Characterization of Avirulent Turkey Hemorrhagic Enteritis Virus: A Study of the Molecular Basis for Variation in Virulence and the Occurrence of Persistent Infection
Beach, Nathan Matthew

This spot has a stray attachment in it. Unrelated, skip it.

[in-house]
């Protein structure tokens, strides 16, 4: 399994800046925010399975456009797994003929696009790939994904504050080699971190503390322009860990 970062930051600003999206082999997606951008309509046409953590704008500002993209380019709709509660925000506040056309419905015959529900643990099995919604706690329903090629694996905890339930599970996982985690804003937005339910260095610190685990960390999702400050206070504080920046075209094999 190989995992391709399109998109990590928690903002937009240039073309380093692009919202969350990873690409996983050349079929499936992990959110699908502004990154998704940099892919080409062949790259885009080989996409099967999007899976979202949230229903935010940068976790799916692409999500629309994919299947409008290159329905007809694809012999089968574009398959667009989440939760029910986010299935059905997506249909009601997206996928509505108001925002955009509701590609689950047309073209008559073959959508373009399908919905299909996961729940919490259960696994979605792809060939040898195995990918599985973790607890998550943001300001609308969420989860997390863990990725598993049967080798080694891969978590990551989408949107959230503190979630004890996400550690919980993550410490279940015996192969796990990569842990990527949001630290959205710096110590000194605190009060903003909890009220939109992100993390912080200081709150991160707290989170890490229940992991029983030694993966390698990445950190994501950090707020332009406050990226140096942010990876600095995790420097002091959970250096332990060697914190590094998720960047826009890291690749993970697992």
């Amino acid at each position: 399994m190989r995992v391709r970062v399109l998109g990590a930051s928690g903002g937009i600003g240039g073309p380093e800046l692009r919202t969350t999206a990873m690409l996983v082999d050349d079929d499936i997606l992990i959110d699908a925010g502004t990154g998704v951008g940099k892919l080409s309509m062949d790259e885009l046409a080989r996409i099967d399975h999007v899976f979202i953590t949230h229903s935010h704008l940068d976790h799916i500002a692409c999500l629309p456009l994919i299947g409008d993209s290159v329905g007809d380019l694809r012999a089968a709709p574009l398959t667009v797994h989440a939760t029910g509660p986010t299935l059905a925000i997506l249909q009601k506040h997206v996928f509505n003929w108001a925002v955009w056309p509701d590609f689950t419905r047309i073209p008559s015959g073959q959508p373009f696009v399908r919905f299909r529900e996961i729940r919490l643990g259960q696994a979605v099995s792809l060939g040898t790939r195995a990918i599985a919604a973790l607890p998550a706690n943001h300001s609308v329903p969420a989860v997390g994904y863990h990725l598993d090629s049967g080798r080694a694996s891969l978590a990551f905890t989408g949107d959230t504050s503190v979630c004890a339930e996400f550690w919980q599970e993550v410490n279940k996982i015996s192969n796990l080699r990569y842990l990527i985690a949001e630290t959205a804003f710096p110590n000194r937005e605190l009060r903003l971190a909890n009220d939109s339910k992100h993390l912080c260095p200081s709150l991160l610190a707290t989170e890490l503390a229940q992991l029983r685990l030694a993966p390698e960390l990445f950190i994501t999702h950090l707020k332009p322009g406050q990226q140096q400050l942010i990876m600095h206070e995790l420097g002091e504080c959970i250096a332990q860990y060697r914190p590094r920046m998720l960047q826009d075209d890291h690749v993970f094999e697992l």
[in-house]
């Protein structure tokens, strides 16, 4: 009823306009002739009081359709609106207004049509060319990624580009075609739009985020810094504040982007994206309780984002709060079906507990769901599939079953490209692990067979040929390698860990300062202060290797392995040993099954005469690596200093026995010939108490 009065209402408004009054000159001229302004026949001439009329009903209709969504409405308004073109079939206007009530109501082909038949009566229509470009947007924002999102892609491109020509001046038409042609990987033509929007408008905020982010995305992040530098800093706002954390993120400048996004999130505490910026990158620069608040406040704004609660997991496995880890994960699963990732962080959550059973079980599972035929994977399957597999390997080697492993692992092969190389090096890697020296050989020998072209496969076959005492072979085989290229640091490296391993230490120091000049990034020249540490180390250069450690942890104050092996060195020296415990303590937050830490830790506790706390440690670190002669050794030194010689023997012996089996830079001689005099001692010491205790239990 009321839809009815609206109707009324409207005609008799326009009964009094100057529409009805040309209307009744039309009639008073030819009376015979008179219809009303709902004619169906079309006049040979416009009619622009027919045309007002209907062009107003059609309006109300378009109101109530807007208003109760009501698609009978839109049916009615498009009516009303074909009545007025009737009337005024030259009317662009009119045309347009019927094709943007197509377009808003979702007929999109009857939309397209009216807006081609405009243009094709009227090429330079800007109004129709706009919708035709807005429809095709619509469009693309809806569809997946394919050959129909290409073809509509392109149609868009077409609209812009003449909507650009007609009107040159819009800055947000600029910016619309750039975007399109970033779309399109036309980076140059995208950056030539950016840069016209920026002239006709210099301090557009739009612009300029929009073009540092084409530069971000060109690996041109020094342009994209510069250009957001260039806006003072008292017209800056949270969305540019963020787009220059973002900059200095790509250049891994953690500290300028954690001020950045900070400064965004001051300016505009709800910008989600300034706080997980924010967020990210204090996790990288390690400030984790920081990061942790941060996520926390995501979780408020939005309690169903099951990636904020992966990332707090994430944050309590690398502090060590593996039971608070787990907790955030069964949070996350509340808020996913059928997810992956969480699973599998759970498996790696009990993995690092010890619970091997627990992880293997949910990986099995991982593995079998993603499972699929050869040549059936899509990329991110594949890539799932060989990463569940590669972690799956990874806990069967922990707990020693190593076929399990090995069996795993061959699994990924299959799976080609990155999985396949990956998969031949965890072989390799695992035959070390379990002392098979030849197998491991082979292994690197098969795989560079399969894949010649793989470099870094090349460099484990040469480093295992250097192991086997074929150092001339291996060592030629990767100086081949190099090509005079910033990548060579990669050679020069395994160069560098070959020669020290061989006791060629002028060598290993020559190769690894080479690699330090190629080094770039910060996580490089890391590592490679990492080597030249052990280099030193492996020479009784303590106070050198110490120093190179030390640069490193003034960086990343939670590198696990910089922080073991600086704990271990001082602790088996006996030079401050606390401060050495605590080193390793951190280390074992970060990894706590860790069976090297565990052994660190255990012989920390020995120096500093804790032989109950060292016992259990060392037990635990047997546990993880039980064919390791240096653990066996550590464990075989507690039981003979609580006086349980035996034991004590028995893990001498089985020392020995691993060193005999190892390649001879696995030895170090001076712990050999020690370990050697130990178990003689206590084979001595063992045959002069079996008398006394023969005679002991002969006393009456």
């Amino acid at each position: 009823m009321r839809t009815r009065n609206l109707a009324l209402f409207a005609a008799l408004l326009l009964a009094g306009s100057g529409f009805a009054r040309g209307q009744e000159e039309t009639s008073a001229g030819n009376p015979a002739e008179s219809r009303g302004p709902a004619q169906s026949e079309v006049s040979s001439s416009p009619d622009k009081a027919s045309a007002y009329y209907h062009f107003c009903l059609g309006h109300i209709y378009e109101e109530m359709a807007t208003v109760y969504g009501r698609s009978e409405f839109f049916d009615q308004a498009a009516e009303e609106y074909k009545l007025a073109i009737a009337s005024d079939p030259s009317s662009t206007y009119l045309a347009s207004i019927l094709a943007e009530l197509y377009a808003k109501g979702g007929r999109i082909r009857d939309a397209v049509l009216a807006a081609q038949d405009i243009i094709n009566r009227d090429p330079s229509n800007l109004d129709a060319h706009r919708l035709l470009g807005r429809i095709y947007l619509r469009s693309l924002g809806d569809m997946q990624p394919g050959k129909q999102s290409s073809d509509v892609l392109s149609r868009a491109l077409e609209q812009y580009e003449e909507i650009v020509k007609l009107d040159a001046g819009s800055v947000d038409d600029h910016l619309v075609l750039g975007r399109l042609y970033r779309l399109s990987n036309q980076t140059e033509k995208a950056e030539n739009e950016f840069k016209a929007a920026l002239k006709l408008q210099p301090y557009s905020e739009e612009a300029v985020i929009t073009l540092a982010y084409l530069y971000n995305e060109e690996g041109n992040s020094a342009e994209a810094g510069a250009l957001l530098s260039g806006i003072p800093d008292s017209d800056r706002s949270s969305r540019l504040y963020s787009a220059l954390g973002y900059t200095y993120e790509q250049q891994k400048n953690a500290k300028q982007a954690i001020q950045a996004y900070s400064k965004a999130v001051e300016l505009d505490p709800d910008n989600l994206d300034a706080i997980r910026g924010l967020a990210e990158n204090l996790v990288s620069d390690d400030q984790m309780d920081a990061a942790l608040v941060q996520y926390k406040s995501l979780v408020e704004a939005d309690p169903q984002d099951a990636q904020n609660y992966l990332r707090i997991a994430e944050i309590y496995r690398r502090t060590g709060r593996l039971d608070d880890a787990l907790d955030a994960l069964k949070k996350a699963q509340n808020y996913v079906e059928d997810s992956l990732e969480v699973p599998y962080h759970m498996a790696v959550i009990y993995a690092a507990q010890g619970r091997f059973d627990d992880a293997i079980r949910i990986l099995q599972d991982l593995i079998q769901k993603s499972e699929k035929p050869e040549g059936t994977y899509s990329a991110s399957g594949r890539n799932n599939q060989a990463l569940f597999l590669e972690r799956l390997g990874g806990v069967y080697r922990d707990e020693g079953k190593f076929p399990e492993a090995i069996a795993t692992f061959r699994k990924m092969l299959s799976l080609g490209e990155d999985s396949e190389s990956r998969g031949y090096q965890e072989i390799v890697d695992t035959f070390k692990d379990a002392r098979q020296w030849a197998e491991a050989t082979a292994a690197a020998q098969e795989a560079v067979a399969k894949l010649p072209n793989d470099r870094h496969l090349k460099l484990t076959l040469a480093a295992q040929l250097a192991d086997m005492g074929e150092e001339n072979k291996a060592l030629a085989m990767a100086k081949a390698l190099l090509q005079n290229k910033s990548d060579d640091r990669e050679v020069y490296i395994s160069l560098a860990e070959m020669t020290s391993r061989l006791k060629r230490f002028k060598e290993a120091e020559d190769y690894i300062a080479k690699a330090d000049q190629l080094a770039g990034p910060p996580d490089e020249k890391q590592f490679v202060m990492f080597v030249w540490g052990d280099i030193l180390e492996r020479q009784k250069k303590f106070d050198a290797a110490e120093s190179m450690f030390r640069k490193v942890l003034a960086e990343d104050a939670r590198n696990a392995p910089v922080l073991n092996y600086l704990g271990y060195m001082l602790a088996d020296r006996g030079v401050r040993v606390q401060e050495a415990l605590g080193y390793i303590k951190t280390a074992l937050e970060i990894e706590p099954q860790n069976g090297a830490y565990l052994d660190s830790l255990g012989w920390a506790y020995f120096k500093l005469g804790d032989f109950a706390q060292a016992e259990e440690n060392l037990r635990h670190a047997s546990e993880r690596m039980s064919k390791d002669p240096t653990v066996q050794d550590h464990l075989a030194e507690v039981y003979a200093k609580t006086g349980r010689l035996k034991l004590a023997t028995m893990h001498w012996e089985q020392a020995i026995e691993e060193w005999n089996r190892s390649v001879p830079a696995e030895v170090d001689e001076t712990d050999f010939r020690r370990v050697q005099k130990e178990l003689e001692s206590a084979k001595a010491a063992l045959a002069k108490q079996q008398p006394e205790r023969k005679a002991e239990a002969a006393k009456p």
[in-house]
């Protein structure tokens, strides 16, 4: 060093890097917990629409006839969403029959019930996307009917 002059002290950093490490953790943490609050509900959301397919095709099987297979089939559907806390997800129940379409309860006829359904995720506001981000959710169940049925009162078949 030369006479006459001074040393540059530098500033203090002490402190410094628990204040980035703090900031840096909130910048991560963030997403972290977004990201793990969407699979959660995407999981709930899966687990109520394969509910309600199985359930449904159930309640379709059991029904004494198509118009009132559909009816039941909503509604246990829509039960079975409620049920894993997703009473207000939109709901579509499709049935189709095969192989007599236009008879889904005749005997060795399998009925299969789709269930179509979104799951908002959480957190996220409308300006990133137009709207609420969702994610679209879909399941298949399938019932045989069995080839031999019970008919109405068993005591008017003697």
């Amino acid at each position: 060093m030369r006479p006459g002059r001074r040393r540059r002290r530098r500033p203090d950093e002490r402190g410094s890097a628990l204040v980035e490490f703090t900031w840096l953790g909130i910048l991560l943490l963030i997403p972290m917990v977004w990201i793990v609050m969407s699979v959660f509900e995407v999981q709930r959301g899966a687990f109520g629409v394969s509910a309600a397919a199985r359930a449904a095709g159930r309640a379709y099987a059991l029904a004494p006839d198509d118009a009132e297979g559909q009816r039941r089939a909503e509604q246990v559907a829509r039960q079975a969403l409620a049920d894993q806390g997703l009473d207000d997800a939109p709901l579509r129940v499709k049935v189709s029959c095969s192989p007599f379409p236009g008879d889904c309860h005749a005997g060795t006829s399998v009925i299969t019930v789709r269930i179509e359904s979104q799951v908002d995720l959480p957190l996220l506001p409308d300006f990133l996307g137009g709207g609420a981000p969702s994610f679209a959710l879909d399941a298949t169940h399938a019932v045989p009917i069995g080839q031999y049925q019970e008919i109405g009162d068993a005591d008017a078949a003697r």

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Hemorrhagic enteritis is a disease of turkeys caused by virulent strains of Turkey Hemorrhagic Enteritis Virus (THEV) resulting in depression, splenomegaly, intestinal hemorrhage, immunosuppression, and mortality. Avirulent strains that do not produce intestinal lesions and mortality are used in live-virus vaccines that protect turkeys from virulent field challenge. The cause for the difference in phenotype between virulent and avirulent strains is unknown. The full-length genome of the Virginia Avirulent Strain (VAS) of THEV was sequenced and compared to the genome sequence of a virulent field isolate from Israel. Genetic differences were found in seven viral genes. Further sequencing narrowed the focus from seven genes to three: ORF1, E3, and Fiber. Consistent variation in these genes between strains of THEV with different phenotypes strongly indicates these genes as key factors affecting virulence. THEV is an officially recognized member of the viral family Adenoviridae, genus Siadenovirus. The genomes of the members of the genus, THEV and Frog Adenovirus 1, are not well-characterized. The genome sequences of both members were compared for the prediction of genetic and structural elements. Common features were found that distinguish this genus from all other adenoviruses, and differences were found that possibly contribute to host specificity of the members. The VAS is known to stimulate a life-long protective antibody response, though viral replication is only of short duration. Several studies were undertaken to determine changes in virus location and serology over time. Viral DNA was detected in various tissues through 15 weeks post-infection in the presence of high antibody titers. THEV infection was found to be similar to the non-lytic persistent infections seen with human adenoviruses. Regardless of the mechanism involved in the persistent stimulation of antibodies in infected turkeys, the VAS was shown to be an ideal vector for use in a recombinant live-virus vaccine. The next step in THEV research should be the creation of a full-length infectious DNA clone, which could be used in the creation of a recombinant vaccine. The infectious clone would also allow for the systematic testing of genes that are suspected to be involved in virulence.
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